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Is obstructive sleep apnea associated with cognitive decline in seniors?
The prevalence of obstructive sleep apnea (OSA) increases with age. Previous studies have shown an association between OSA and a higher risk of cognitive impairment in middle-aged adults. The OSA-related mechanisms involved in cognitive impairment may include sleep fragmentation, daytime sleepiness, oxidative stress, and metabolic dysfunction. Nonetheless, the role of the OSA on the pathogenesis of age-linked cognitive impairment remains unclear.
To determine whether OSA is associated with cognitive impairment in seniors.
Independent adults aged 65 years or older previously screened for OSA performed a home sleep apnea testing. OSA was defined by an Apnea-Hypopnea Index (AHI) ≥5. Seniors included had their anthropometric information collected and their global cognitive function measured by the Mini-Mental State Examination (MMSE). A MMSE score≤26 indicated seniors with cognitive decline. Subjects with score>10 points in the Excessive Sleepiness Scale (ESS) were considered sleepy.
In the study were included 296 seniors. The mean age was 71±5 years, 45% were men, mean BMI was 28.5±4.7 kg/m2, 34% scored>10 in the ESS, and 85% had OSA. Using MMSE were identified 106 seniors with cognitive decline. They had fewer years of schooling than those with MMSE >26. Among the seniors with OSA, 36% showed cognitive decline. The percentages of AHI<5 and AHI≥5 were similar in seniors with cognitive decline. Percentages of hypertension, diabetes, and psychiatric disorders were significantly greater in seniors with MMSE score≤26 than in seniors with MMSE >26. To predict MMSE score≤26, a multivariate binary logistic model was built adjusting for confounders from the following variables: female gender, age, BMI, AHI≥5, ESS>10, hypertension, diabetes, neurological disorder, and psychiatric disorder. The model with a Nagelkerke R square=0.19 showed the following significant associations: female gender (OR 2.37, CI 1.14-4.93), diabetes (OR 3.52, CI 1.39-8.92), and psychiatric disorder (OR 2.84, CI 1.18-6.81). The variable AHI≥5 was not associated with cognitive decline.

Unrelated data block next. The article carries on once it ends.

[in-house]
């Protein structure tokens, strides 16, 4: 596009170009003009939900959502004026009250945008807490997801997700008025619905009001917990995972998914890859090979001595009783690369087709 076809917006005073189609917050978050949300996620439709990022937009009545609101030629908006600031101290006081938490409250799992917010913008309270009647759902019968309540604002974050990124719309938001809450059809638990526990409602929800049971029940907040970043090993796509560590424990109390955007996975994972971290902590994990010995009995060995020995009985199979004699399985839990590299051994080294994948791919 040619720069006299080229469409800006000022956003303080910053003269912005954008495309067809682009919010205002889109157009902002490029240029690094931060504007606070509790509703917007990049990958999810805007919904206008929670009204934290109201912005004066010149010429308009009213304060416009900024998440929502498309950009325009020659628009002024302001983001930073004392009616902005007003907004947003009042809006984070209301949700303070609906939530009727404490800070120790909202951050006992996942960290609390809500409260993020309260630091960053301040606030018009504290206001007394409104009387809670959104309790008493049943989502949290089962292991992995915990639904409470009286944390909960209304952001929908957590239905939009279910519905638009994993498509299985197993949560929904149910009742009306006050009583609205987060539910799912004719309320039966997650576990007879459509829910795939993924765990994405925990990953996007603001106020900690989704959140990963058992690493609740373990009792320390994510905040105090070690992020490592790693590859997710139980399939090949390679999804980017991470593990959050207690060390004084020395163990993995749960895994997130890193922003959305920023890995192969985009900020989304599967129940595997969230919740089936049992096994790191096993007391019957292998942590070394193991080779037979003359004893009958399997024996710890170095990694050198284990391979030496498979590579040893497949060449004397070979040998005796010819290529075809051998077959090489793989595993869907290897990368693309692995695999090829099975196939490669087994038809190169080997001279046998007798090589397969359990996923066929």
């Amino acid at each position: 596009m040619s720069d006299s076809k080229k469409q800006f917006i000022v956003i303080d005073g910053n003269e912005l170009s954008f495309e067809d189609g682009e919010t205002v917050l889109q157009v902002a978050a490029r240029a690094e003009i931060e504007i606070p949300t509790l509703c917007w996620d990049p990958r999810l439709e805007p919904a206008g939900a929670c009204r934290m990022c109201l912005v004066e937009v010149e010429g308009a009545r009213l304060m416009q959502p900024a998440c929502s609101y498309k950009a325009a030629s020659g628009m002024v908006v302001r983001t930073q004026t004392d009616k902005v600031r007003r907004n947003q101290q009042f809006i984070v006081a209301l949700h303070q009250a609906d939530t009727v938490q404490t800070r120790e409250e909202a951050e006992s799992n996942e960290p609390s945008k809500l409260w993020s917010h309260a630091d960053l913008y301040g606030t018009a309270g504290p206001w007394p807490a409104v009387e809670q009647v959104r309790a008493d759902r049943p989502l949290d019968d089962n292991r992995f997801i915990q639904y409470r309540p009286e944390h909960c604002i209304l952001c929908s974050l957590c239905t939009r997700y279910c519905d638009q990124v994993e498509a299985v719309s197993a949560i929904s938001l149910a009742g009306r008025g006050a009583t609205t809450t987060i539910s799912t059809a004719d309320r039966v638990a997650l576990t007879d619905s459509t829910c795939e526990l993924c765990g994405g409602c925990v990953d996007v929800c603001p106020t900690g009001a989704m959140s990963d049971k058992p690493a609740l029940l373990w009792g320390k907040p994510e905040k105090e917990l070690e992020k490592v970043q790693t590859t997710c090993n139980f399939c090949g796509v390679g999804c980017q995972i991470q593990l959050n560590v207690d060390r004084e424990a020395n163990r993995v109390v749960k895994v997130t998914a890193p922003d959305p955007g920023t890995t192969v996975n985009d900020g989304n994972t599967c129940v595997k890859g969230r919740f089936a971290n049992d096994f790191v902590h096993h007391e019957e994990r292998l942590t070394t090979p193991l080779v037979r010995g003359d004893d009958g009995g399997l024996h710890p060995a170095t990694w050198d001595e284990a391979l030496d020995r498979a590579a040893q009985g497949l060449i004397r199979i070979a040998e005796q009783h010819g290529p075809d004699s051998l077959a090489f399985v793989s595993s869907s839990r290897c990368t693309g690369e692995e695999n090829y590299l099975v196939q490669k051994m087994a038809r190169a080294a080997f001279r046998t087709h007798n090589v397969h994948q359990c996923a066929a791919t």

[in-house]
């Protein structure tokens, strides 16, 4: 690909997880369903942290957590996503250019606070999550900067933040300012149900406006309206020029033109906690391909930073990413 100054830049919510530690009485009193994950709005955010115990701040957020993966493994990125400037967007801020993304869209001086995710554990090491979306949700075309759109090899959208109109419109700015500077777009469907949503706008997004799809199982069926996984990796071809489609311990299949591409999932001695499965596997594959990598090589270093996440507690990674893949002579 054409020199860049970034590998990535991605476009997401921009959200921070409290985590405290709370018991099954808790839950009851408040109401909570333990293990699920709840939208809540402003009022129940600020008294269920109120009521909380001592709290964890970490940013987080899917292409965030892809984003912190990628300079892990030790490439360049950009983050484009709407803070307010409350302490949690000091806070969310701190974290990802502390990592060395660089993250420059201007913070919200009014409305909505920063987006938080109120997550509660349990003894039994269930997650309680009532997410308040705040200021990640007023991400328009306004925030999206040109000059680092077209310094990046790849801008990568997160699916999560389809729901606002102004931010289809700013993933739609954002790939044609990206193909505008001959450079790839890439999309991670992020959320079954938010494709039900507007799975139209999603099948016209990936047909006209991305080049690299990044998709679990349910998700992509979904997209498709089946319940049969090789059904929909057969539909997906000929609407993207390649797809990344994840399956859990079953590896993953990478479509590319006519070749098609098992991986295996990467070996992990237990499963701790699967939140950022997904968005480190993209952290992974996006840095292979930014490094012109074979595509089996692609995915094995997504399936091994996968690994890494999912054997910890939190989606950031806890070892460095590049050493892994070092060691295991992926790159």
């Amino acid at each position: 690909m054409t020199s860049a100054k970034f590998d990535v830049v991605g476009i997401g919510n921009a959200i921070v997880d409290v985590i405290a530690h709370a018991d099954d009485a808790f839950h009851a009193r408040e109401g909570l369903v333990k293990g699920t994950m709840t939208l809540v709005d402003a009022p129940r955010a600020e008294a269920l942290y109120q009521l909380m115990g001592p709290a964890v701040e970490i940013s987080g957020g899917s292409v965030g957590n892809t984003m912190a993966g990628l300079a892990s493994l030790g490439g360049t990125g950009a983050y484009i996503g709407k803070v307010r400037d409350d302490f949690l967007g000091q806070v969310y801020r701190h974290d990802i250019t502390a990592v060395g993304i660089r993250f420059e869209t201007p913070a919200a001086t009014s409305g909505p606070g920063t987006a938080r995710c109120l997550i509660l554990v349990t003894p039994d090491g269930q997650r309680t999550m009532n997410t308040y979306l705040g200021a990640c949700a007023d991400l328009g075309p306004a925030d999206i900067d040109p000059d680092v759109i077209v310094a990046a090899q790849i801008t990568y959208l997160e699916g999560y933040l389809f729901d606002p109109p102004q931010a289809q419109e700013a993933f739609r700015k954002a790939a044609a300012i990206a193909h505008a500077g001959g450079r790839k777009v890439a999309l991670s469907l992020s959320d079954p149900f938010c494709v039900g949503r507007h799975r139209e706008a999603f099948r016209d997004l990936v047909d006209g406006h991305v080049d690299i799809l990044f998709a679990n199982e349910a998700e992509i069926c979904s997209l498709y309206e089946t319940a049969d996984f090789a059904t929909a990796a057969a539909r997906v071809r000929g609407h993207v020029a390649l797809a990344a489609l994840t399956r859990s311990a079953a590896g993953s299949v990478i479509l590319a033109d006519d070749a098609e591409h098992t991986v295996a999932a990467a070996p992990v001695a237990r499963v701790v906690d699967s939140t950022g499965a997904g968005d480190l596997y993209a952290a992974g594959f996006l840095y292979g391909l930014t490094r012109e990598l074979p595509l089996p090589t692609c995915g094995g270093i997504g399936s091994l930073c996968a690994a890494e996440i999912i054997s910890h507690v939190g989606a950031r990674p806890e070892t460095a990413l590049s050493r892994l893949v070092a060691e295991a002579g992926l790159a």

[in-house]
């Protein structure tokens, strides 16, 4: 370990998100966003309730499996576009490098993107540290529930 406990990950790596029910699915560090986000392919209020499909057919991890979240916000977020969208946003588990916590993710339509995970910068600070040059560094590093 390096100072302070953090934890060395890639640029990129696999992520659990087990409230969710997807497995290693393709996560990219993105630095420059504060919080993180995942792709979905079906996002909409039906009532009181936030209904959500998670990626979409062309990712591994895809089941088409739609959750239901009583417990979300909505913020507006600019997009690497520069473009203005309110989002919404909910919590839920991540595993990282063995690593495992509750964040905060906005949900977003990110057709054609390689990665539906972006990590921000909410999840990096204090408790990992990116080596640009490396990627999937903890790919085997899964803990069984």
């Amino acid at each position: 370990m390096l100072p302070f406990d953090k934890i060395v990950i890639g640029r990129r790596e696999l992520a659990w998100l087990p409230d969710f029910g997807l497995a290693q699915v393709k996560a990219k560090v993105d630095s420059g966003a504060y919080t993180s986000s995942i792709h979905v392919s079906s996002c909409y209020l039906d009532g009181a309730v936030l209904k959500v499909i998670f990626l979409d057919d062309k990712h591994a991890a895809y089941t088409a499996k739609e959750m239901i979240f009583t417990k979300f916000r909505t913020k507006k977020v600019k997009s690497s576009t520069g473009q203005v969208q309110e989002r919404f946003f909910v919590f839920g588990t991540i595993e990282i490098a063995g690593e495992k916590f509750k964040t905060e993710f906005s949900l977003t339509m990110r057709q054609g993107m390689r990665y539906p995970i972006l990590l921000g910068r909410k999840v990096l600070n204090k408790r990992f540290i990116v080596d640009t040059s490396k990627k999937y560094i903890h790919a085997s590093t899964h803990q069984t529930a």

In the present study, OSA in seniors does not seem to be significantly associated with cognitive impairment measured by MMSE. The data demonstrated that diabetes is the strongest predictor of cognitive impairment, followed by psychiatric disorders and female gender.
obstructive sleep apnea, cognitive decline, seniors
Lívia Maria da Silva Martins, Aline Prikladnicki, Jéssica Cristina de Cezaro, Lauren Sezerá, Chaiane Piccin Facco, Nicole do Nascimento, Laura Caroline Côrtes Reis Sousa, Emerson Ferreira Martins, Ruy Silveira Moraes, Denis Martinez